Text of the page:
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I welcome DD's comments - but have concerns about his namesakes Taser proposal (touch of the Blairish headlines rather than real answers). It is wrong that criminal sentencing is driven by prison capacity rather than the crime. I strongly believe that the promise of punishment does deter crime - not just from active criminals but those attracted towards it. Too many of the statistics are about the effectiveness of rehabilition rather than deterring people from committing crime to start with.

This is not to say that we don't also support rehabilitation but deterrence is key.

Overall our message should be simple - that the continuous stream of legislation must be stemmed so the justice system can concentrate on doing its job rather than being micro-managed from the Home Office. Competence not legislation.

However a couple of simple changes should be made
- reversion to consideration for early release for good behaviour only on completion of two thirds of a sentence
- parole boards strengthened and the norm be a personal hearing (perhaps for short sentences release at discretion of the prison governor)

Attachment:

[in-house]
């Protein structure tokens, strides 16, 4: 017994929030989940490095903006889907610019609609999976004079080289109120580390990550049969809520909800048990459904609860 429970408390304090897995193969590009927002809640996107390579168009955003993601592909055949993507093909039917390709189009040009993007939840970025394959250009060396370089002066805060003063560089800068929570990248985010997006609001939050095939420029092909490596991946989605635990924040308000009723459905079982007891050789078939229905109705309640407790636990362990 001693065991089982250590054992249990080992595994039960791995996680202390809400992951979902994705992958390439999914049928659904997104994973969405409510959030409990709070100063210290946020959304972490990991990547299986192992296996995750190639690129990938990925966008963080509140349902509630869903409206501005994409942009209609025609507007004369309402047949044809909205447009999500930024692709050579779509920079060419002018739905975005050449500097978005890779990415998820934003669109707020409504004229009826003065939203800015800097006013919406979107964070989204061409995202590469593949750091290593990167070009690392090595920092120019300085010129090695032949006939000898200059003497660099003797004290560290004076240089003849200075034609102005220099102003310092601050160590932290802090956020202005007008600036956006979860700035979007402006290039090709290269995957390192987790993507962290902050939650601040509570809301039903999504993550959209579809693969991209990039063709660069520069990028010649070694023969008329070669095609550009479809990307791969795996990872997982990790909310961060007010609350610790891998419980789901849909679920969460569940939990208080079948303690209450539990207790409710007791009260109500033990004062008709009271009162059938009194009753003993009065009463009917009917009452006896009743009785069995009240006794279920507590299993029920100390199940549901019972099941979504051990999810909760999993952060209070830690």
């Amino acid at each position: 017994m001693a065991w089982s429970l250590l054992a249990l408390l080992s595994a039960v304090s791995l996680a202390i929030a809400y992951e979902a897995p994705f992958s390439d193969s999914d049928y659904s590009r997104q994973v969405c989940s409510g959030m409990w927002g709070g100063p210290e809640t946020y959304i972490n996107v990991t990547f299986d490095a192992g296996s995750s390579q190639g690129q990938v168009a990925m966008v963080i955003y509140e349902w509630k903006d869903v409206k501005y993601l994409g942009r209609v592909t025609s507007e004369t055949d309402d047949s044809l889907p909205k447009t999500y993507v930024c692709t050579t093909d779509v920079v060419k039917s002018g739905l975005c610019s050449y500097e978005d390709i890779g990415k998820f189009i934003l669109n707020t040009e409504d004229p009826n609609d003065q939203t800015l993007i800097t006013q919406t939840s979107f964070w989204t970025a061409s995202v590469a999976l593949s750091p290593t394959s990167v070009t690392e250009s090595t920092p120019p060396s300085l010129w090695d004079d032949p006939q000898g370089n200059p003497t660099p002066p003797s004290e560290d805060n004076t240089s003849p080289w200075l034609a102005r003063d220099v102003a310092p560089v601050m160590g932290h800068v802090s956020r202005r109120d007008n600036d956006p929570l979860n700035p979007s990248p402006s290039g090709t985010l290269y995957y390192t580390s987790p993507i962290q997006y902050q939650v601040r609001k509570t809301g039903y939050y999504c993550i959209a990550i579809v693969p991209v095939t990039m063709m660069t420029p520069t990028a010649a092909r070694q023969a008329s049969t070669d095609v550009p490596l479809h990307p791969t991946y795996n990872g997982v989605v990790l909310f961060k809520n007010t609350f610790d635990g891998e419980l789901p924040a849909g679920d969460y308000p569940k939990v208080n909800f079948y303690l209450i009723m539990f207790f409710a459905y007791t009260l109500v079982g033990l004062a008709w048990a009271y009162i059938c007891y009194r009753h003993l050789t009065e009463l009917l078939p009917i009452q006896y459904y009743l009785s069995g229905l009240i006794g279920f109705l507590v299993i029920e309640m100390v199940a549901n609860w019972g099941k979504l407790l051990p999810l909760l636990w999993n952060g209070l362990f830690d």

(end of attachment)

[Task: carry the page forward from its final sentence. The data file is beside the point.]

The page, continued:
- judges discretion increased regarding the treatment of possible shortening of sentences for guilty pleas (so when someone is caught in act then Judge can ignore such)
- the priority of the Probation Service being the safety of the public rather than rehabilitation of the offender (so breaking conditions results in immediate return to prison)
- any crime involving violence (including threat of) against the person carrying a higher tariff.

The alarm system on my house was manufactured in Israel. The Taser suggestion reminds me of phrasing in the alarm’s manua: the system can control passive defences such as floodlights and active defences too. It never goes on to elaborate what an ‘active defence’ might be, but I’ve always been glad that they’re not justified in this country.

If the State failt to protect us, we will go DIY. It’s for that reason that the State HAS to protect us. We can not get into a situation where weapons are justified.